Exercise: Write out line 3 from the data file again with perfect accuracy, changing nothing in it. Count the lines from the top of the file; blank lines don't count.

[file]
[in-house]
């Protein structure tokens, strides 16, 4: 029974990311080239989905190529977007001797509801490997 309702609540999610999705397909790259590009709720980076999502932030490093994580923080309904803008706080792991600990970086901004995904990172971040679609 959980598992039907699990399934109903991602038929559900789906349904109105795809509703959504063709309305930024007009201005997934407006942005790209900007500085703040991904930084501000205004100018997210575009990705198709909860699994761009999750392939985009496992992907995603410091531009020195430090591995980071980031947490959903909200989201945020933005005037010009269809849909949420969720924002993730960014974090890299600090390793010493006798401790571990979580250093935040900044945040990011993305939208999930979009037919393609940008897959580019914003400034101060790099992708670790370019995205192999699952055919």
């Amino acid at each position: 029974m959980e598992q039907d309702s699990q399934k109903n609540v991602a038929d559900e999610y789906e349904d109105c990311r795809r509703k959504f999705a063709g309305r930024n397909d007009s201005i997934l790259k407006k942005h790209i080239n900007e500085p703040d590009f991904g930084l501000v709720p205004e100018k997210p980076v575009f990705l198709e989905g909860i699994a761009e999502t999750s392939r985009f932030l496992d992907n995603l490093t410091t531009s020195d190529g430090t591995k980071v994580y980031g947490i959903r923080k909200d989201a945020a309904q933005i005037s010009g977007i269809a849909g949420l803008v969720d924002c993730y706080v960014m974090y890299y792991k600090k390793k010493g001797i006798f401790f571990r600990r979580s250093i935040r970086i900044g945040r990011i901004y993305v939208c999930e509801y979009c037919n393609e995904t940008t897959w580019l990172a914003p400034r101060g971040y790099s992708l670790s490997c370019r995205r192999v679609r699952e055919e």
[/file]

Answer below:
């Amino acid at each position: 029974m959980e598992q039907d309702s699990q399934k109903n609540v991602a038929d559900e999610y789906e349904d109105c990311r795809r509703k959504f999705a063709g309305r930024n397909d007009s201005i997934l790259k407006k942005h790209i080239n900007e500085p703040d590009f991904g930084l501000v709720p205004e100018k997210p980076v575009f990705l198709e989905g909860i699994a761009e999502t999750s392939r985009f932030l496992d992907n995603l490093t410091t531009s020195d190529g430090t591995k980071v994580y980031g947490i959903r923080k909200d989201a945020a309904q933005i005037s010009g977007i269809a849909g949420l803008v969720d924002c993730y706080v960014m974090y890299y792991k600090k390793k010493g001797i006798f401790f571990r600990r979580s250093i935040r970086i900044g945040r990011i901004y993305v939208c999930e509801y979009c037919n393609e995904t940008t897959w580019l990172a914003p400034r101060g971040y790099s992708l670790s490997c370019r995205r192999v679609r699952e055919e």